You may have guessed that I lean more towards the Spros, which is true. That doesn't mean that I won't throw a Snagproof. Truth be told, Spro doesn't have a light colored lure I like. And, if I am missing hooksets, I will tie a Snagproof on in a hurry. 

Many people augment their baits. Again, that's something for another day. I will say that setting your baits in the front window of your car for a week is one of the best things you can do. Soften up that plastic! Additionally, I like to trim my silicone tails so I shorten the bait overall. I want to pull the fish as far forward on the bait as I can. 

Targeting and Retrieve
Again, a wide-ranging topic that I won't go more than skin deep into. Every lake is different. Some lakes are best to target cover. Guntersville isn't that way, for me at least. Here are some very simple things I do.

I avoid drag lines, places where someone has caught a frog fish already (usually that day). I target dips and curves in the grass lines. I will spend a ton of time around transitions between two different grass types or stages of growth.  I concentrate on blow up holes where a fish has surfaced. 

Around those blow up holes, or even irregular openings from stumps, I will loiter the frog. Many times I will use the reel to twitch the bait in place. This is a great thing to do around those areas where you know fish are or have been....but also the perfect thing to do after a miss.

Speaking of misses....they are going to happen and happen often. After the initial strike, never automatically set the hook. Wait until you feel the fish. Make sure the bait doesn't bob to the surface. I know it's hard to do....but you have to. The worst thing you can do is either jerk the bait out of the fishes mouth or pull it out of the strike zone if the fish missed it. The latter happens a lot more than the former. After all, the fish is attacking a bait on the surface of the grass. But, after it's strike, it has created a blow hole. If you are patient and smart, you have left your bait in the perfect spot! Give it a twitch and watch the fish come back. I would venture a guess that 25% of misses will have a follow up strike, if played correctly. 

There is no answer to retrieve speed and cadence. Fish want something different each and everyday. However, I find that the best way to get a hit is to quit paying attention. Seriously, stay with me. Most of us will vary speed and we might vary cadence....occasionally. But, when we aren't getting bites, we will go into autopilot. That's when I get a ton of my strikes. Why? I think it's because even my irregular cadence isn't irregular enough on tough days. It isn't what a frog would really do. However, as I look at an eagle flying or I start talking, I am being for sporadic with the retrieve, which is a lot closer to what a real frog would do. Basically, fishermen are insane. We will do the same thing over and over all day without a change in result. Mix it up. Deadstick that frog. Throw on the brakes randomly. Burn it across the grass. Just do something different.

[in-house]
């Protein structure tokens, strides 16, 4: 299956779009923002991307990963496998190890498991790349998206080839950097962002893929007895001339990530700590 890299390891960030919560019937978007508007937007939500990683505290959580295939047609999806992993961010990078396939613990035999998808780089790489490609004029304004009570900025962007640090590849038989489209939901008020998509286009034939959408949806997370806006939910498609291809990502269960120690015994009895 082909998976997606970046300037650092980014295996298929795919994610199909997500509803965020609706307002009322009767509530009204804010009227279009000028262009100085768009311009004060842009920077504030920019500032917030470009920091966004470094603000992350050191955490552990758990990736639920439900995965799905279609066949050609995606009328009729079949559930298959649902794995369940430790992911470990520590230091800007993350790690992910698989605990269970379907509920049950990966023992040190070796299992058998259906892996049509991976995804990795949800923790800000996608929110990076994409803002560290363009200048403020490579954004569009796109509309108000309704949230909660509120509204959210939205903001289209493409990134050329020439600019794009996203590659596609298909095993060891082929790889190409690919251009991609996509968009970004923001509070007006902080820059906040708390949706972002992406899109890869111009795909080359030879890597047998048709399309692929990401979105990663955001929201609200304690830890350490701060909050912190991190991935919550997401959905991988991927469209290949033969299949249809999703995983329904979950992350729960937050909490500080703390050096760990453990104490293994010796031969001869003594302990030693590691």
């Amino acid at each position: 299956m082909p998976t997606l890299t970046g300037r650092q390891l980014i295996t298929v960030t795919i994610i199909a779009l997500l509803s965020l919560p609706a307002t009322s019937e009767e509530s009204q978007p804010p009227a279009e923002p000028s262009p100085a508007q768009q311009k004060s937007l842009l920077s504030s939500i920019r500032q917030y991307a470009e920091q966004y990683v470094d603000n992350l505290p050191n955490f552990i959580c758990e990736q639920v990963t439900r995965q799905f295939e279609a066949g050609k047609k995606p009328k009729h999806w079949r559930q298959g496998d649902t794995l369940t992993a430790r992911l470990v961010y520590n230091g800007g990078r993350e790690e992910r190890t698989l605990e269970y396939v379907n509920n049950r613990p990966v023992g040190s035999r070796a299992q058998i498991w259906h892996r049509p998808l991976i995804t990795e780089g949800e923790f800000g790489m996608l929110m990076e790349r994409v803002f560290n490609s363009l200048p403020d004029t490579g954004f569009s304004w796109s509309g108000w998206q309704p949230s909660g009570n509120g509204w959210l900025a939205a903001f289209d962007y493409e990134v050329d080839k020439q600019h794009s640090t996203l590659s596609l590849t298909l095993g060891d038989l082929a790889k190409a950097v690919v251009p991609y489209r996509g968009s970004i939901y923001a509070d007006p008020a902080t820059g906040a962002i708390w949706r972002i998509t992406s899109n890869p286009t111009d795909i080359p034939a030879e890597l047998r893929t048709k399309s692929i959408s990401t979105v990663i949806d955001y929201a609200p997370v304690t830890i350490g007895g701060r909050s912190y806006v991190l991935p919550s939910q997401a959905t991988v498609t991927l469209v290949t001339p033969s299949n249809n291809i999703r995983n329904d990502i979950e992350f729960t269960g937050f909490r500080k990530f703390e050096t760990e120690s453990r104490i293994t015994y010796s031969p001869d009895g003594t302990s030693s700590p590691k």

Hookset and Finishing
This one is easy. I kinda hinted at it above. It is imperative that you wait until you don't see the frog resurface AND you feel the weight of the fish. If either of these things don't happen, just sit. The fish (or maybe another fish adjacent) will likely come back. 

Now, when you DO have these two qualifiers.....HIT 'EM HARD. Seriously. You can't hookset hard enough...unless you fall overboard or break your rod. I am not a huge proponent of monster hooksets, but it is important to know that you aren't just setting the hook into the fish. You are fighting all that grass between you and the fish.

Perhaps the most important part of the hard hookset is to get the fish on top of the grass. You will lose most every time if you let the fish get back in the grass after a strike. Not only does it give the fish the ability to pop those hooks loose, but it may get buried up so tight that you can't get to it at all. 

Finishing a hookset is just as important. Many fisherman allow a slight moment of slack after a hookset. The pressure of the moment seems to be off after they know they have the hooks in the fish. However, a great hookset can easily be outdone by allowing the fish back in the grass. You have to perform what we call "surfing." Get the fish on top with a brutal hook set and immediately hit the turbo button on your retrieve (that's a game term) and keep that fish on top.  We call it surfing because the fish skates on top of the water. Not only does this prevent the fish from getting into the grass, but also keeps the fishes head up. That keeps tension on the hooks and prevents the fish from being able to shake its head. 

Again, don't take this article the wrong way. I don't expect it to educate guys who have been doing this for 20 years. I'm certainly not trying to sound like an authority on the subject. There isn't much here in the way of techniques, just the basics. But, I hope that it gets people started down the path of a very versatile and fun technique.